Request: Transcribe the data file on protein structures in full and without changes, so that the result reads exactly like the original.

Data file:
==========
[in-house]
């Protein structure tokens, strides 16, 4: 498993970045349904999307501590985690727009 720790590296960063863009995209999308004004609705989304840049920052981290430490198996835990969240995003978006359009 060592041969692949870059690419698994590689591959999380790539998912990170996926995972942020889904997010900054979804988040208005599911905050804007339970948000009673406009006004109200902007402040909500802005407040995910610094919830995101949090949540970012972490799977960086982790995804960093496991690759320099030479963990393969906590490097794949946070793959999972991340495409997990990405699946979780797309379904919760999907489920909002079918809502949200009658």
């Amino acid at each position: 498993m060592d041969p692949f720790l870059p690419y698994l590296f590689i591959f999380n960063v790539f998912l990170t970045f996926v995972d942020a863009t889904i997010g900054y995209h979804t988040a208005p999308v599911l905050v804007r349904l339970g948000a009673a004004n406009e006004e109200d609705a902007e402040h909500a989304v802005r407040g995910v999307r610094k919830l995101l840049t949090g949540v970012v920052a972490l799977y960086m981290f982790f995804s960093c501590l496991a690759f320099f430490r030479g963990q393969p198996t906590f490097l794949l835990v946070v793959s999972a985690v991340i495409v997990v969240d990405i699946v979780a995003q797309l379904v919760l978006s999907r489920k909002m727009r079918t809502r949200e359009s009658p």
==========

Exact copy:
[in-house]
């Protein structure tokens, strides 16, 4: 498993970045349904999307501590985690727009 720790590296960063863009995209999308004004609705989304840049920052981290430490198996835990969240995003978006359009 060592041969692949870059690419698994590689591959999380790539998912990170996926995972942020889904997010900054979804988040208005599911905050804007339970948000009673406009006004109200902007402040909500802005407040995910610094919830995101949090949540970012972490799977960086982790995804960093496991690759320099030479963990393969906590490097794949946070793959999972991340495409997990990405699946979780797309379904919760999907489920909002079918809502949200009658």
């Amino acid at each position: 498993m060592d041969p692949f720790l870059p690419y698994l590296f590689i591959f999380n960063v790539f998912l990170t970045f996926v995972d942020a863009t889904i997010g900054y995209h979804t988040a208005p999308v599911l905050v804007r349904l339970g948000a009673a004004n406009e006004e109200d609705a902007e402040h909500a989304v802005r407040g995910v999307r610094k919830l995101l840049t949090g949540v970012v920052a972490l799977y960086m981290f982790f995804s960093c501590l496991a690759f320099f430490r030479g963990q393969p198996t906590f490097l794949l835990v946070v793959s999972a985690v991340i495409v997990v969240d990405i699946v979780a995003q797309l379904v919760l978006s999907r489920k909002m727009r079918t809502r949200e359009s009658p």